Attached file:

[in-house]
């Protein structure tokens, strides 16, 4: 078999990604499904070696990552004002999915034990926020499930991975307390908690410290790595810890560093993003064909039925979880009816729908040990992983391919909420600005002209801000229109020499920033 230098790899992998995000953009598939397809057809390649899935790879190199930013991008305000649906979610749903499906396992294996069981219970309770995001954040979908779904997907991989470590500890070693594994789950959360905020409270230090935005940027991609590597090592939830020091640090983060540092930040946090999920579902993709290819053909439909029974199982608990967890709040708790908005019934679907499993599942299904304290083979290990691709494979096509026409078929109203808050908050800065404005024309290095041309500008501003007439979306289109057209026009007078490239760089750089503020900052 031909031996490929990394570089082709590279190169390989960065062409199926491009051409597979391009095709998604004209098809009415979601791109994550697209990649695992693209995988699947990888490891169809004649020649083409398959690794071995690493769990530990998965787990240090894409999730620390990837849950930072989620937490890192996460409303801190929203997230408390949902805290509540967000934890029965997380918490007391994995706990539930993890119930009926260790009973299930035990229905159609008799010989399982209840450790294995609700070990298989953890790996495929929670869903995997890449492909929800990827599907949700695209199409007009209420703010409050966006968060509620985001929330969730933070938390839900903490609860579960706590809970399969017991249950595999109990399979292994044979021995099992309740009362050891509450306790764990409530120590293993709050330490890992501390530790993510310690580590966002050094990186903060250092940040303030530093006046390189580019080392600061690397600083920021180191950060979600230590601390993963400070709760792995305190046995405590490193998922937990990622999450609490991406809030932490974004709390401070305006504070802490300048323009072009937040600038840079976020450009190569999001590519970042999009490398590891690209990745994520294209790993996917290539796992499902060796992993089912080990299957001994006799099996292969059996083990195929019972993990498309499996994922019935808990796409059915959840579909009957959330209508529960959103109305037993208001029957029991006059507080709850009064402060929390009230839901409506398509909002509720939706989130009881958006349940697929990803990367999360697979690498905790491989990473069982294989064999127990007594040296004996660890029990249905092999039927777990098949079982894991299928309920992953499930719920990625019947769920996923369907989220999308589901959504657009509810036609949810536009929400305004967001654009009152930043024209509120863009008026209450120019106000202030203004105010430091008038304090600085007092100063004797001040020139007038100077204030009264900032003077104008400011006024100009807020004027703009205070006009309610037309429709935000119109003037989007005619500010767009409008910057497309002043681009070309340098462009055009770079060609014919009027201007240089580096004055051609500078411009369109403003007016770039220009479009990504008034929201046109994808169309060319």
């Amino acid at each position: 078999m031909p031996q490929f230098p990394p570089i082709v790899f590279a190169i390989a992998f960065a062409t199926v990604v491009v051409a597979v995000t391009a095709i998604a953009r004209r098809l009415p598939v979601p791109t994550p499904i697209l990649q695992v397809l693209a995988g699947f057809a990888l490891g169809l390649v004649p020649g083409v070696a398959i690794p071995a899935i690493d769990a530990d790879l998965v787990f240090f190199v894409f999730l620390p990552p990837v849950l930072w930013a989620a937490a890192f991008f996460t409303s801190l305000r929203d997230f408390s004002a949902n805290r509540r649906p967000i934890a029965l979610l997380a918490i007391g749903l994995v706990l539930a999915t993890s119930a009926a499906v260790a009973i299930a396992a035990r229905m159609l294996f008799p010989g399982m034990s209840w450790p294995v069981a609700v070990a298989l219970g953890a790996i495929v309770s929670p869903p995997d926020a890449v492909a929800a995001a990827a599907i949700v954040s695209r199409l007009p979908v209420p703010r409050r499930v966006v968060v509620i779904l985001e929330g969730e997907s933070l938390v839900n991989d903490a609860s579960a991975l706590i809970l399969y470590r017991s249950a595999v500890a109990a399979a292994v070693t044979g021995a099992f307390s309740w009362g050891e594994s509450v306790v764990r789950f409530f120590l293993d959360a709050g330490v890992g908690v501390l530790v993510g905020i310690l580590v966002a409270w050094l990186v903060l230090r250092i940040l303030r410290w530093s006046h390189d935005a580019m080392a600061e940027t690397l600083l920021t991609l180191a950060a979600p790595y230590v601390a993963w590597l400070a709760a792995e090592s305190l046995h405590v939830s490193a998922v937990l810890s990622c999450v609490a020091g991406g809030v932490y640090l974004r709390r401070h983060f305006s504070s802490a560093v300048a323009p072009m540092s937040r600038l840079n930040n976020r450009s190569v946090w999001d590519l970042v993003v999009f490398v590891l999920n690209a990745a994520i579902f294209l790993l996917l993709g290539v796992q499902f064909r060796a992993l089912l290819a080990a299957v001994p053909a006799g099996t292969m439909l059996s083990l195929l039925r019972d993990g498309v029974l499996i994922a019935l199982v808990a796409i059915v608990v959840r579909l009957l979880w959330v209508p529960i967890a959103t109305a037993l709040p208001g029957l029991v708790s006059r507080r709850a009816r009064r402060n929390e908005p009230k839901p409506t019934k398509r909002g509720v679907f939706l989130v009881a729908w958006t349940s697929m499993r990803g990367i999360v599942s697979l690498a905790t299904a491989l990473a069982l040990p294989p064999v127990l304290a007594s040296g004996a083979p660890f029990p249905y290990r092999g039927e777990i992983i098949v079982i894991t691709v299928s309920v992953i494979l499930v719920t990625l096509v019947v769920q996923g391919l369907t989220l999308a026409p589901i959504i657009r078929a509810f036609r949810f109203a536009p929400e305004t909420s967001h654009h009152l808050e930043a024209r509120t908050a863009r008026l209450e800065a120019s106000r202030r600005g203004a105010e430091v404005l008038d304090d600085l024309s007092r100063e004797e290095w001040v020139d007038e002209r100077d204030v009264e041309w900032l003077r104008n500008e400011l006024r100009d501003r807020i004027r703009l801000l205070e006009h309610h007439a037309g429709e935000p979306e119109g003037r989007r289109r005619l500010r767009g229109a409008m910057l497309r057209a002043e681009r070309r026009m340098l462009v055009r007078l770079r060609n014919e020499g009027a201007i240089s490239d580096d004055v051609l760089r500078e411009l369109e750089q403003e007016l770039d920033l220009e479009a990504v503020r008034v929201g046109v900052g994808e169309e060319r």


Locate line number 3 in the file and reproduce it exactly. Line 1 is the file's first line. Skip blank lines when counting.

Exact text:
């Amino acid at each position: 078999m031909p031996q490929f230098p990394p570089i082709v790899f590279a190169i390989a992998f960065a062409t199926v990604v491009v051409a597979v995000t391009a095709i998604a953009r004209r098809l009415p598939v979601p791109t994550p499904i697209l990649q695992v397809l693209a995988g699947f057809a990888l490891g169809l390649v004649p020649g083409v070696a398959i690794p071995a899935i690493d769990a530990d790879l998965v787990f240090f190199v894409f999730l620390p990552p990837v849950l930072w930013a989620a937490a890192f991008f996460t409303s801190l305000r929203d997230f408390s004002a949902n805290r509540r649906p967000i934890a029965l979610l997380a918490i007391g749903l994995v706990l539930a999915t993890s119930a009926a499906v260790a009973i299930a396992a035990r229905m159609l294996f008799p010989g399982m034990s209840w450790p294995v069981a609700v070990a298989l219970g953890a790996i495929v309770s929670p869903p995997d926020a890449v492909a929800a995001a990827a599907i949700v954040s695209r199409l007009p979908v209420p703010r409050r499930v966006v968060v509620i779904l985001e929330g969730e997907s933070l938390v839900n991989d903490a609860s579960a991975l706590i809970l399969y470590r017991s249950a595999v500890a109990a399979a292994v070693t044979g021995a099992f307390s309740w009362g050891e594994s509450v306790v764990r789950f409530f120590l293993d959360a709050g330490v890992g908690v501390l530790v993510g905020i310690l580590v966002a409270w050094l990186v903060l230090r250092i940040l303030r410290w530093s006046h390189d935005a580019m080392a600061e940027t690397l600083l920021t991609l180191a950060a979600p790595y230590v601390a993963w590597l400070a709760a792995e090592s305190l046995h405590v939830s490193a998922v937990l810890s990622c999450v609490a020091g991406g809030v932490y640090l974004r709390r401070h983060f305006s504070s802490a560093v300048a323009p072009m540092s937040r600038l840079n930040n976020r450009s190569v946090w999001d590519l970042v993003v999009f490398v590891l999920n690209a990745a994520i579902f294209l790993l996917l993709g290539v796992q499902f064909r060796a992993l089912l290819a080990a299957v001994p053909a006799g099996t292969m439909l059996s083990l195929l039925r019972d993990g498309v029974l499996i994922a019935l199982v808990a796409i059915v608990v959840r579909l009957l979880w959330v209508p529960i967890a959103t109305a037993l709040p208001g029957l029991v708790s006059r507080r709850a009816r009064r402060n929390e908005p009230k839901p409506t019934k398509r909002g509720v679907f939706l989130v009881a729908w958006t349940s697929m499993r990803g990367i999360v599942s697979l690498a905790t299904a491989l990473a069982l040990p294989p064999v127990l304290a007594s040296g004996a083979p660890f029990p249905y290990r092999g039927e777990i992983i098949v079982i894991t691709v299928s309920v992953i494979l499930v719920t990625l096509v019947v769920q996923g391919l369907t989220l999308a026409p589901i959504i657009r078929a509810f036609r949810f109203a536009p929400e305004t909420s967001h654009h009152l808050e930043a024209r509120t908050a863009r008026l209450e800065a120019s106000r202030r600005g203004a105010e430091v404005l008038d304090d600085l024309s007092r100063e004797e290095w001040v020139d007038e002209r100077d204030v009264e041309w900032l003077r104008n500008e400011l006024r100009d501003r807020i004027r703009l801000l205070e006009h309610h007439a037309g429709e935000p979306e119109g003037r989007r289109r005619l500010r767009g229109a409008m910057l497309r057209a002043e681009r070309r026009m340098l462009v055009r007078l770079r060609n014919e020499g009027a201007i240089s490239d580096d004055v051609l760089r500078e411009l369109e750089q403003e007016l770039d920033l220009e479009a990504v503020r008034v929201g046109v900052g994808e169309e060319r």